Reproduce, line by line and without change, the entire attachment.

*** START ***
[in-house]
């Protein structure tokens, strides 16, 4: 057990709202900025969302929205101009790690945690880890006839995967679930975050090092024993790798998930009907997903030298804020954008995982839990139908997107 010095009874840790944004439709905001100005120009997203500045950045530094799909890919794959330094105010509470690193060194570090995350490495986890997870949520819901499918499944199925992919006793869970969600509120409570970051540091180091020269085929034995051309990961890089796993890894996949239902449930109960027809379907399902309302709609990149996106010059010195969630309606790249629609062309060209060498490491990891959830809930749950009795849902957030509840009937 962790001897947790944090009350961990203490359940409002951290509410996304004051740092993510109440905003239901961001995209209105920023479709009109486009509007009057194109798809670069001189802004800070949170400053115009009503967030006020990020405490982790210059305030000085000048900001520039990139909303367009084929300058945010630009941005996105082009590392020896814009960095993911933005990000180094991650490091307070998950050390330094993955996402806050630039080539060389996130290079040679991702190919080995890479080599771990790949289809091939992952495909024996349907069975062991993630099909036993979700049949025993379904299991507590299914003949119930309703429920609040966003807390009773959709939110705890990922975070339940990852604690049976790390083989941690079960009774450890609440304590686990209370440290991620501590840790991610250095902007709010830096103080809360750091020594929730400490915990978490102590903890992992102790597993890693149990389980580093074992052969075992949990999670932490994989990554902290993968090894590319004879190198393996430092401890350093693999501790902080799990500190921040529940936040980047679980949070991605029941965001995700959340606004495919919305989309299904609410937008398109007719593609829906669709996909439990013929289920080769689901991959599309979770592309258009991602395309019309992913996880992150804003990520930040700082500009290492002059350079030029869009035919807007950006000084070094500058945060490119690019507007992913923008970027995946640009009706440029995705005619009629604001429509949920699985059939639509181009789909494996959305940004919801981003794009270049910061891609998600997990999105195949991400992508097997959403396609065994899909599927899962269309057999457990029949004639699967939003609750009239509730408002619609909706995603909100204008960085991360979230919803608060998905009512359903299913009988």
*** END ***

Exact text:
[in-house]
């Protein structure tokens, strides 16, 4: 057990709202900025969302929205101009790690945690880890006839995967679930975050090092024993790798998930009907997903030298804020954008995982839990139908997107 010095009874840790944004439709905001100005120009997203500045950045530094799909890919794959330094105010509470690193060194570090995350490495986890997870949520819901499918499944199925992919006793869970969600509120409570970051540091180091020269085929034995051309990961890089796993890894996949239902449930109960027809379907399902309302709609990149996106010059010195969630309606790249629609062309060209060498490491990891959830809930749950009795849902957030509840009937 962790001897947790944090009350961990203490359940409002951290509410996304004051740092993510109440905003239901961001995209209105920023479709009109486009509007009057194109798809670069001189802004800070949170400053115009009503967030006020990020405490982790210059305030000085000048900001520039990139909303367009084929300058945010630009941005996105082009590392020896814009960095993911933005990000180094991650490091307070998950050390330094993955996402806050630039080539060389996130290079040679991702190919080995890479080599771990790949289809091939992952495909024996349907069975062991993630099909036993979700049949025993379904299991507590299914003949119930309703429920609040966003807390009773959709939110705890990922975070339940990852604690049976790390083989941690079960009774450890609440304590686990209370440290991620501590840790991610250095902007709010830096103080809360750091020594929730400490915990978490102590903890992992102790597993890693149990389980580093074992052969075992949990999670932490994989990554902290993968090894590319004879190198393996430092401890350093693999501790902080799990500190921040529940936040980047679980949070991605029941965001995700959340606004495919919305989309299904609410937008398109007719593609829906669709996909439990013929289920080769689901991959599309979770592309258009991602395309019309992913996880992150804003990520930040700082500009290492002059350079030029869009035919807007950006000084070094500058945060490119690019507007992913923008970027995946640009009706440029995705005619009629604001429509949920699985059939639509181009789909494996959305940004919801981003794009270049910061891609998600997990999105195949991400992508097997959403396609065994899909599927899962269309057999457990029949004639699967939003609750009239509730408002619609909706995603909100204008960085991360979230919803608060998905009512359903299913009988």